Iran on 13 December has sentenced the Kameel Ahmady, a British-Kurdish academic originally from the city of Naqadeh in Iran, to eight years in prison and fined for $727,000 USD on charges of attempting to topple the Iranian government.
He is one of the many dual citizens that have become victim of Iran’s hostage politics. Several other academics with dual nationality have been detained by the Iranian authorities as part of their ‘hostage diplomacy’ to further diplomatic interest of the Iranian government.
Ahmady was detained in August 2019 in Teheran but was released on a $40K bail in November and was not allowed to leave the country.
Read More: British-Kurdish academic released on $40K bail from notorious Iranian prison
His lawyer Amir Raesian tweeted on Sunday that Ahmady was convicted by the 15th branch of the Iranian Islamic Revolutionary court of “collaborating with a hostile government” and added they will appeal the verdict.
“Contrary to all legal analysis and hope for a fair trial, I was sentenced after being denied access to a lawyer during 100 days of detention and extrajudicial interrogations, and after two unprofessional trial sessions full of judicial violations,” Ahmady tweeted in Persian on Sunday
The Iranian Kurdish human rights organization Hengaw also confirmed that Ahmady was detained for a month in solitary confinement in Ward 2A of Evin Detention Center and was denied access to a lawyer during his detention.
Jila Mostajer, manager of the Iranian Kurdish human rights watchdog Hengaw, told me this is not the first security case to be filed against Iranian dual nationals and that most of them “have been detained on espionage charges.”
She said “it is likely that Iran widely detains dual national researchers to use them for exchanging Iranian agents detained in other countries.”
Mostajer also said Iran is also trying to link Iran’s internal protests to other governments, especially Israel and the United States, by detaining these dual national researchers and imposing heavy sentences on them.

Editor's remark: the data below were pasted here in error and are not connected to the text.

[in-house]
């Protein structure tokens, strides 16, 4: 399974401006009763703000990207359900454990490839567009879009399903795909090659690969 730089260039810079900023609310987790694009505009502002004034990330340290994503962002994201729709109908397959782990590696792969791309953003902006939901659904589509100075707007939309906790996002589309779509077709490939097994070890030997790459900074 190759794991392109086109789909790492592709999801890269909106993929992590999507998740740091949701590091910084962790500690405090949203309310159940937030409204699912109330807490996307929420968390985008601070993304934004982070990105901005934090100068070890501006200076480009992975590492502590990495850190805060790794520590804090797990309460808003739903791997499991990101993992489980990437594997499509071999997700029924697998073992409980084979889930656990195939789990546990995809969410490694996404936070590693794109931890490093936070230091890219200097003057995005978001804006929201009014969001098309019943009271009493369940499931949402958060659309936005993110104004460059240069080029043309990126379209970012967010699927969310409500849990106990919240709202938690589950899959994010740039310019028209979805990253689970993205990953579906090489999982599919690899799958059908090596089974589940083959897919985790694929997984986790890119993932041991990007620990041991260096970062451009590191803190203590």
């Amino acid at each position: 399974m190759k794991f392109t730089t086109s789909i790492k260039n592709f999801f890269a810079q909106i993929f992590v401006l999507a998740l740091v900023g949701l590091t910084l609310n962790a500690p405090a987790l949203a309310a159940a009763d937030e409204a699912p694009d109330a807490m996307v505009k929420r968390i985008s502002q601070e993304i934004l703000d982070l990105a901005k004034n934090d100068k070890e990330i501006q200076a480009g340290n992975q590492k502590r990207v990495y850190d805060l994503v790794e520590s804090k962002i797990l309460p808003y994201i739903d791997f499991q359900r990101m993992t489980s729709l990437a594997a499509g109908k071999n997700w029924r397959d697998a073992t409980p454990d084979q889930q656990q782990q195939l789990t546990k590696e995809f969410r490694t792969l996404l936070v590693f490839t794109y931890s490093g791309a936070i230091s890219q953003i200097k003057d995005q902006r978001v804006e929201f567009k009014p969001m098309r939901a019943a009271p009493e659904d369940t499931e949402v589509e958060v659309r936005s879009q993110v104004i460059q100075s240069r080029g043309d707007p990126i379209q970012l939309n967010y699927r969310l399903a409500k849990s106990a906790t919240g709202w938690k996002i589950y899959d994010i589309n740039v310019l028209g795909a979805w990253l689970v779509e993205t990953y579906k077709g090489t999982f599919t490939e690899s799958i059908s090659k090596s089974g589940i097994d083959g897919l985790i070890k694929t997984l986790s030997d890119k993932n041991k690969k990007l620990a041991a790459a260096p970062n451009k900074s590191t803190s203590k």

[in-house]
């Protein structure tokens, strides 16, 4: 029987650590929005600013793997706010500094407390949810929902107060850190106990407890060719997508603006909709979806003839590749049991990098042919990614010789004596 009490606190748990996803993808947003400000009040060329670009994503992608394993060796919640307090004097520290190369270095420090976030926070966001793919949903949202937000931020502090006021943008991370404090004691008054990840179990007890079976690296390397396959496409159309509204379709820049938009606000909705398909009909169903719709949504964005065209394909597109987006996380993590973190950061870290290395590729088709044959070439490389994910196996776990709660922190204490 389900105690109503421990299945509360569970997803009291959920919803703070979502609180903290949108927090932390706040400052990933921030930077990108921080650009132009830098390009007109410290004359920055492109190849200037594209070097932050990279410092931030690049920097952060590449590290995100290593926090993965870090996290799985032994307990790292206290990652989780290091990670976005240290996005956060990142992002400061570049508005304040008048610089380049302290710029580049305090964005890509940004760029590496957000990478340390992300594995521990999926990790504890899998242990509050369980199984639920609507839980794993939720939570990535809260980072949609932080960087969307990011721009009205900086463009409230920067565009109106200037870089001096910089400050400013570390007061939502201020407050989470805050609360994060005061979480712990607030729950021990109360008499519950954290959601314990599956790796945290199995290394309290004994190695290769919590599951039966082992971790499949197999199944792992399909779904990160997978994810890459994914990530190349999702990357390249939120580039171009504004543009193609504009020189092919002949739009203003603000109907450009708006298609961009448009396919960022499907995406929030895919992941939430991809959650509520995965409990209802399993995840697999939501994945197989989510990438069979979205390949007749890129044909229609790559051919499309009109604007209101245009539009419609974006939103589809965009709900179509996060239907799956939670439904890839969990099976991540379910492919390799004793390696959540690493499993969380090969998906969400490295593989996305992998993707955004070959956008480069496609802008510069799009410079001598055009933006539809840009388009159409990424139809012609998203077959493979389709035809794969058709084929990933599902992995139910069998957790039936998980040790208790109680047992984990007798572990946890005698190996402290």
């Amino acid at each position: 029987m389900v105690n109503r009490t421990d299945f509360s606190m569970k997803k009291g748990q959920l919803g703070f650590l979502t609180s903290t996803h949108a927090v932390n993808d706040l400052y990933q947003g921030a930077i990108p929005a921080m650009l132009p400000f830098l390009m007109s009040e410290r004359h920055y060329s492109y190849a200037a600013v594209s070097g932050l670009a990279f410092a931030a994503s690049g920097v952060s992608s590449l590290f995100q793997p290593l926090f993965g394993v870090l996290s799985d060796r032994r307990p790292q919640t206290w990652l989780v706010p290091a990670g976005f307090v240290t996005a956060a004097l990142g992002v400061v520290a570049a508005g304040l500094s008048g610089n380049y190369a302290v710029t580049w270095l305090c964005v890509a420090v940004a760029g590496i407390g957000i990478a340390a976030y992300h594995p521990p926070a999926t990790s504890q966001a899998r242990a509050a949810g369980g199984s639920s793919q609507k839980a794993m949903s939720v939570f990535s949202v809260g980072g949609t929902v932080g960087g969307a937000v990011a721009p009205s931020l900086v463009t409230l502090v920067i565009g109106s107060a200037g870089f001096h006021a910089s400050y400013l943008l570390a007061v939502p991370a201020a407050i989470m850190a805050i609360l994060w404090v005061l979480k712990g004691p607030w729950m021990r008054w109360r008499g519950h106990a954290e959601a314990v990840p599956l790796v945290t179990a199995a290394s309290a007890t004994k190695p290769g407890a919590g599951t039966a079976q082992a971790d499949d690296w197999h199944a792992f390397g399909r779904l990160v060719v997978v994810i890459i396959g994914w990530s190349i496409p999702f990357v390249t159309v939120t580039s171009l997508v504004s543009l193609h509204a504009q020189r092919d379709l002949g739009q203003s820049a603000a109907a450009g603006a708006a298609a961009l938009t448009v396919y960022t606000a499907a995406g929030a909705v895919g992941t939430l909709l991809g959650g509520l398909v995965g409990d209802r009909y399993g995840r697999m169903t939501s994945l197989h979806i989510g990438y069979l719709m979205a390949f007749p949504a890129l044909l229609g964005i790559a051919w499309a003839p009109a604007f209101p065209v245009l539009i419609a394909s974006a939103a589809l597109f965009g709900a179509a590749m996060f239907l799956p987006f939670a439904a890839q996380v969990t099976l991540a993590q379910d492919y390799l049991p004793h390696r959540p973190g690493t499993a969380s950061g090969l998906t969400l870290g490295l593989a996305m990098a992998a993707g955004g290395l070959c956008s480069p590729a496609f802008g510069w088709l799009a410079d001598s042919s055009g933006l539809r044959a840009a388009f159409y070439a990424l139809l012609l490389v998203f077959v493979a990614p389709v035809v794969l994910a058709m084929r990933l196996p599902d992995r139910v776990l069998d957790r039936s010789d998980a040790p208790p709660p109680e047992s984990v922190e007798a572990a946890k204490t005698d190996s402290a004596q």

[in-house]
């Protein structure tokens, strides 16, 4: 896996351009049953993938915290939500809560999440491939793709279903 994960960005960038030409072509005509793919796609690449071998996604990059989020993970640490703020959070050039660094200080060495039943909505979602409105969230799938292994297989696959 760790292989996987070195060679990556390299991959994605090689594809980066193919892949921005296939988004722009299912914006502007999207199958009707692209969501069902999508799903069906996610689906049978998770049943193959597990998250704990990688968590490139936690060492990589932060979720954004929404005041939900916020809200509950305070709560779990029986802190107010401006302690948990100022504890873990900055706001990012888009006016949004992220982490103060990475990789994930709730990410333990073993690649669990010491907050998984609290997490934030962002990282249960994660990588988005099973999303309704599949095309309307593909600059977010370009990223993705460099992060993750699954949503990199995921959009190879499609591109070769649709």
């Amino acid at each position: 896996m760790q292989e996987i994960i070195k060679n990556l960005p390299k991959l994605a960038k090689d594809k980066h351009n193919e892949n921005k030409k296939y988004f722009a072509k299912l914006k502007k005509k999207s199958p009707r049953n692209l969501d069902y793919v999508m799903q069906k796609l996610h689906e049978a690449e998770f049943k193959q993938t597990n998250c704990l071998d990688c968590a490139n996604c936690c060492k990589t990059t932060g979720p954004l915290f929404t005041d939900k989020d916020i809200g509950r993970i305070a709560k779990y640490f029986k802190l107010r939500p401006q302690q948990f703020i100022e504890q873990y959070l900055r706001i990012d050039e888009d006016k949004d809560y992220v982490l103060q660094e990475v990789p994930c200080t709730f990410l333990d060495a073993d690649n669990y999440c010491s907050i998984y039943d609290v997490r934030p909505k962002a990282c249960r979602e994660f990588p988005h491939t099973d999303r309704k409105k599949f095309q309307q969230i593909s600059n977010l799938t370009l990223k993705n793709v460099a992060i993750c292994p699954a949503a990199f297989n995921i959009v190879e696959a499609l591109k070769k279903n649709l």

The AP quoted a report by the semiofficial Tasnim news agency that Ahmady was also charged for cooperating with EU embassies for promoting homosexuality and visiting Israel as a reporter for the BBC and cooperating with hostile media, and also sending false reports about the country to the U.N.’s special rapporteur on human rights in Iran.
“Kameel Ahmadi, a well-known Kurdish researcher, is likely to be caught in the trap of the Iranian government’s scenario, because his accusations were based on security issues , while he has been doing research for years,” Mostajer concluded.
The New York Times on Aug. 14 2019 reported that Ahmady’s troubles that started last year could also be related to ‘roiling relations once again between Iran and Britain.” Also a British-Iranian woman, Nazanin Zaghari-Ratcliffe, has been jailed since 2016 on espionage charges.
Kameel Ahmady on social media accused the Iranian judicial authorities of targeting him and trying to stop his research.
“The main judicial point of accusations against my research is about the most harmful traditions against the children in the least privileged regions (minority areas of Iran) but the main goal is to accuse my researches’ relation with the cultural influence of 2030 document and halting my activities and research regarding minorities.”
“With all that remains, I can appeal this verdict and hope for a fair hearing in the appeal,” he concluded.
As a result he has to wait for the appeal court and is not able to leave the country.
Ahmady holds a post-graduate degree in anthropology and visual ethnography from the University of Kent and worked on community development programs with a focus on Female Genital Mutilation (FGM), early child marriage, and male circumcision.
In 2009, he published a guideline for traveling to the 15 provinces inhabited by Kurds in Turkey, titled “Another Look East and Southeast of Turkey”.
More importantly, in 2015, he made the first authoritative and comprehensive study on FGM in Iran, a story that was picked by major news outlets such as the Guardian and the BBC.
His research opened up a discussion and debate within the UN and UNICEF on FGM in Iran.
As part of his research, he also made the documentary In the Name of Tradition, based on interviews in Kurdish villages and neighbourhoods of Mahabad.
Ahmady was also working on other somewhat taboo research topics such as temporary marriages in Iran, identity and ethnicity, and homosexuality and wrote several books these topics.